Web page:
When Japan’s whaling fleet departed its Antarctic whaling grounds in February, two months early and having killed only 170 of its intended 945 whales, there was widespread speculation — which remains — that it marked an end to the country’s decades-long history of whale hunting in the Southern Ocean.
There was little or no such expectation that the same would be true for the country’s North Pacific whaling program — which, being much closer to the country’s coastline, requires less investment than is the case in the Antarctic. It also is not subject to the strict environmental protocols governing activities in the southern polar region. That lack of optimism was justified over the weekend following the announcement by Japan’s Institute of Cetacean Research (ICR) that a fleet of three vessels had left port to hunt 260 whales in the Northwest Pacific between now and the end of August.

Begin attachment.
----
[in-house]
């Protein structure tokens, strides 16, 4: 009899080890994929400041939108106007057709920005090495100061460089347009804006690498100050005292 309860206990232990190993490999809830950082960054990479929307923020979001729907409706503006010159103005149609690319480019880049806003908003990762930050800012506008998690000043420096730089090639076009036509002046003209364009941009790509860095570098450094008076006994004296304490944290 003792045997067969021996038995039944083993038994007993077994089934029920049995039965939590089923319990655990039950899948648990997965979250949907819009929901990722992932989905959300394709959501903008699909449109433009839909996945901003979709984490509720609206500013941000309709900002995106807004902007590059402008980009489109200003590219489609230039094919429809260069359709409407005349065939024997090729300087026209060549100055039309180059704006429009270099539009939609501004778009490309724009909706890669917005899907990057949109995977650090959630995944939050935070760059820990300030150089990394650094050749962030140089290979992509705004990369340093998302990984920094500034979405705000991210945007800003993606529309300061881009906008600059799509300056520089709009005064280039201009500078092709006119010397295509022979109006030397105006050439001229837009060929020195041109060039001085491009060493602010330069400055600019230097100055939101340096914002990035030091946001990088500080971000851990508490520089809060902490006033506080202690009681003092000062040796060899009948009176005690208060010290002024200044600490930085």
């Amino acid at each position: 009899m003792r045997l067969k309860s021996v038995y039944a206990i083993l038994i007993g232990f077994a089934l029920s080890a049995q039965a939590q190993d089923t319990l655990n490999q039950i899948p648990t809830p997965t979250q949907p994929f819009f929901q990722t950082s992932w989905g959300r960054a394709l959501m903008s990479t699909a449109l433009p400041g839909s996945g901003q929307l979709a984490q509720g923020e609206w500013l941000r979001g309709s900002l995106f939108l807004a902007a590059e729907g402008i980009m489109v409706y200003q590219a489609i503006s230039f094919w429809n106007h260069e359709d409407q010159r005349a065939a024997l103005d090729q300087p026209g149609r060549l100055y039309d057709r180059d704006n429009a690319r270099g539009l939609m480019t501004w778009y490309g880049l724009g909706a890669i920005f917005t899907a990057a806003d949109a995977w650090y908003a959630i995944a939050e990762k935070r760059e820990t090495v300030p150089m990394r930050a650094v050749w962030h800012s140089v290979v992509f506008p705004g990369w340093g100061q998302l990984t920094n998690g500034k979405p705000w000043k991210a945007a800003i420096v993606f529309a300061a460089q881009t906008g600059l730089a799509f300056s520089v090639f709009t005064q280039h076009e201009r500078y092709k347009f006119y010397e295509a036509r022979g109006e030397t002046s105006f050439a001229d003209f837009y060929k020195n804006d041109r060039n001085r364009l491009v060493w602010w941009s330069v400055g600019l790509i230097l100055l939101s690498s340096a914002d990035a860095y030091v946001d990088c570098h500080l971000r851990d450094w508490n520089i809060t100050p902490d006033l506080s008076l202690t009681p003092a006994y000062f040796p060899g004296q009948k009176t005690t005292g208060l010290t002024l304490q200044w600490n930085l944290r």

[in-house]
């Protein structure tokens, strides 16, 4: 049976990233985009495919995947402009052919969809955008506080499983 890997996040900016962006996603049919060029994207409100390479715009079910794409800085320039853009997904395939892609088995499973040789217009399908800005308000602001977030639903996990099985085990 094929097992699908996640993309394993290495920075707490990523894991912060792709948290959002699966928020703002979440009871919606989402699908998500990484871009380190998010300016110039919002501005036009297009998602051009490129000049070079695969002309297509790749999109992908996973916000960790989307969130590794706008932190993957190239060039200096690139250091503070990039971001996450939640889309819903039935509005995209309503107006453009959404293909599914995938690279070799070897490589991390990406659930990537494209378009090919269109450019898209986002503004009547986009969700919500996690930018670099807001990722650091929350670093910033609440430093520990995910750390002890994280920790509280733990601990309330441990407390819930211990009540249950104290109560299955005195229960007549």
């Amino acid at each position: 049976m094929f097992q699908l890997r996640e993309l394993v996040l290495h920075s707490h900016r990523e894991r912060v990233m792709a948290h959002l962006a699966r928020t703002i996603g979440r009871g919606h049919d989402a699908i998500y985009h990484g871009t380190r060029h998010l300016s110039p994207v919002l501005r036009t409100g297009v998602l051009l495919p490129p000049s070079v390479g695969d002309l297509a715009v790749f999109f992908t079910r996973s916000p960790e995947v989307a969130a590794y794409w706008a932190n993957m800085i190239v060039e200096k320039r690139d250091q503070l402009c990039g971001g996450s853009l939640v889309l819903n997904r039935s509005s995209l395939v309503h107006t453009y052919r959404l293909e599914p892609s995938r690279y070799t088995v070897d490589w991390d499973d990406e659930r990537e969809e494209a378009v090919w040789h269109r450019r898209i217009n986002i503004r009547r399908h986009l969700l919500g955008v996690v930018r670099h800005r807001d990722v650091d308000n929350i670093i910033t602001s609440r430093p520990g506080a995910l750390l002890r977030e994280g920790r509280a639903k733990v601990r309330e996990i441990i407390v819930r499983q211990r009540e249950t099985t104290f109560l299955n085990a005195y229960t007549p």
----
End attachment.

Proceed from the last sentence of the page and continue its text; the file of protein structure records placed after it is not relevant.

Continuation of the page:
Commercial whaling was suspended indefinitely by the International Whaling Commission beginning with the 1985/86 Antarctic season; however, since 1987, Japan has circumvented that suspension in the Antarctic by dubbing its activities “scientific research.” The North Pacific program began in 1994, and ICR officials announced that the 260 whales being targeted by this year’s hunt would be analyzed for “stomach contents, DNA and other information.”
A 2003 review criticized Japan’s North Pacific research whaling for, among other things, “a lack of testable hypotheses or performance measures,” and concluded that both it and the Antarctic effort “appear to be long-term, open-ended whaling programs that keep an industry operating.”
Photo: Whale meat from Japan’s “research” programs on sale in a market in Osaka. Photo by Zenwort via Wikimedia Commons.